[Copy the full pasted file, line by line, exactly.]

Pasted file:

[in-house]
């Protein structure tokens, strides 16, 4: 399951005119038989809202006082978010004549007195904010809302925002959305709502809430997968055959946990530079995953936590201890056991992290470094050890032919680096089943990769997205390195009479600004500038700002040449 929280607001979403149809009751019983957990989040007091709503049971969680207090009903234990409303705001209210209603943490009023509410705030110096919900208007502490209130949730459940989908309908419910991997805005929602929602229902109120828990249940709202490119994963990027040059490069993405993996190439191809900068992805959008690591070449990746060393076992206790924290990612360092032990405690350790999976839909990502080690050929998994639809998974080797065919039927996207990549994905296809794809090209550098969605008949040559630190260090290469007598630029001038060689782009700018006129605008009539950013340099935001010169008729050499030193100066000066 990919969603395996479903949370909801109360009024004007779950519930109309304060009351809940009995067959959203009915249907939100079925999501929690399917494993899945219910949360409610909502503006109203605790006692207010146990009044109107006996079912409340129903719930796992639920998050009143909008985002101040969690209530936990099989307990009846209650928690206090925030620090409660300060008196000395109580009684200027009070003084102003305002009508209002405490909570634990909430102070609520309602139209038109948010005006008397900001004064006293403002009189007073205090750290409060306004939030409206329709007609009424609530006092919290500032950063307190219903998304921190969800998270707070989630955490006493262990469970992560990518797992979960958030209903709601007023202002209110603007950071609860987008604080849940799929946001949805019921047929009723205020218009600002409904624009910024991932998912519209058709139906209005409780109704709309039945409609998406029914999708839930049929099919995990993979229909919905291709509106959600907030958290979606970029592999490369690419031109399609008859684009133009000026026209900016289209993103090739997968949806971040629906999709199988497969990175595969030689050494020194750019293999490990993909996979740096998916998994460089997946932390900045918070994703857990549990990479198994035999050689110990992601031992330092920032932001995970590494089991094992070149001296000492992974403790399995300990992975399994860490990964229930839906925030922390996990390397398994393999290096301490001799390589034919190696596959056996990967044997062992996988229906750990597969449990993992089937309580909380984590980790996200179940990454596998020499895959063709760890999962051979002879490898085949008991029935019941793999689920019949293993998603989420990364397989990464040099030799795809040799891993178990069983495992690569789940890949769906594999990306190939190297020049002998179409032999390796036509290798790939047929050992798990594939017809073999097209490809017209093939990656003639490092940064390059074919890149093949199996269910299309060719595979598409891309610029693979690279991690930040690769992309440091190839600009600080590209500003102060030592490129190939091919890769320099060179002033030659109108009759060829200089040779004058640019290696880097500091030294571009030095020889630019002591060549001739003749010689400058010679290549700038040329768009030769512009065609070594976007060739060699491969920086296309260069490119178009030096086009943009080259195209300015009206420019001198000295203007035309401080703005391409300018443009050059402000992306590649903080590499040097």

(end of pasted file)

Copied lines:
[in-house]
């Protein structure tokens, strides 16, 4: 399951005119038989809202006082978010004549007195904010809302925002959305709502809430997968055959946990530079995953936590201890056991992290470094050890032919680096089943990769997205390195009479600004500038700002040449 929280607001979403149809009751019983957990989040007091709503049971969680207090009903234990409303705001209210209603943490009023509410705030110096919900208007502490209130949730459940989908309908419910991997805005929602929602229902109120828990249940709202490119994963990027040059490069993405993996190439191809900068992805959008690591070449990746060393076992206790924290990612360092032990405690350790999976839909990502080690050929998994639809998974080797065919039927996207990549994905296809794809090209550098969605008949040559630190260090290469007598630029001038060689782009700018006129605008009539950013340099935001010169008729050499030193100066000066 990919969603395996479903949370909801109360009024004007779950519930109309304060009351809940009995067959959203009915249907939100079925999501929690399917494993899945219910949360409610909502503006109203605790006692207010146990009044109107006996079912409340129903719930796992639920998050009143909008985002101040969690209530936990099989307990009846209650928690206090925030620090409660300060008196000395109580009684200027009070003084102003305002009508209002405490909570634990909430102070609520309602139209038109948010005006008397900001004064006293403002009189007073205090750290409060306004939030409206329709007609009424609530006092919290500032950063307190219903998304921190969800998270707070989630955490006493262990469970992560990518797992979960958030209903709601007023202002209110603007950071609860987008604080849940799929946001949805019921047929009723205020218009600002409904624009910024991932998912519209058709139906209005409780109704709309039945409609998406029914999708839930049929099919995990993979229909919905291709509106959600907030958290979606970029592999490369690419031109399609008859684009133009000026026209900016289209993103090739997968949806971040629906999709199988497969990175595969030689050494020194750019293999490990993909996979740096998916998994460089997946932390900045918070994703857990549990990479198994035999050689110990992601031992330092920032932001995970590494089991094992070149001296000492992974403790399995300990992975399994860490990964229930839906925030922390996990390397398994393999290096301490001799390589034919190696596959056996990967044997062992996988229906750990597969449990993992089937309580909380984590980790996200179940990454596998020499895959063709760890999962051979002879490898085949008991029935019941793999689920019949293993998603989420990364397989990464040099030799795809040799891993178990069983495992690569789940890949769906594999990306190939190297020049002998179409032999390796036509290798790939047929050992798990594939017809073999097209490809017209093939990656003639490092940064390059074919890149093949199996269910299309060719595979598409891309610029693979690279991690930040690769992309440091190839600009600080590209500003102060030592490129190939091919890769320099060179002033030659109108009759060829200089040779004058640019290696880097500091030294571009030095020889630019002591060549001739003749010689400058010679290549700038040329768009030769512009065609070594976007060739060699491969920086296309260069490119178009030096086009943009080259195209300015009206420019001198000295203007035309401080703005391409300018443009050059402000992306590649903080590499040097």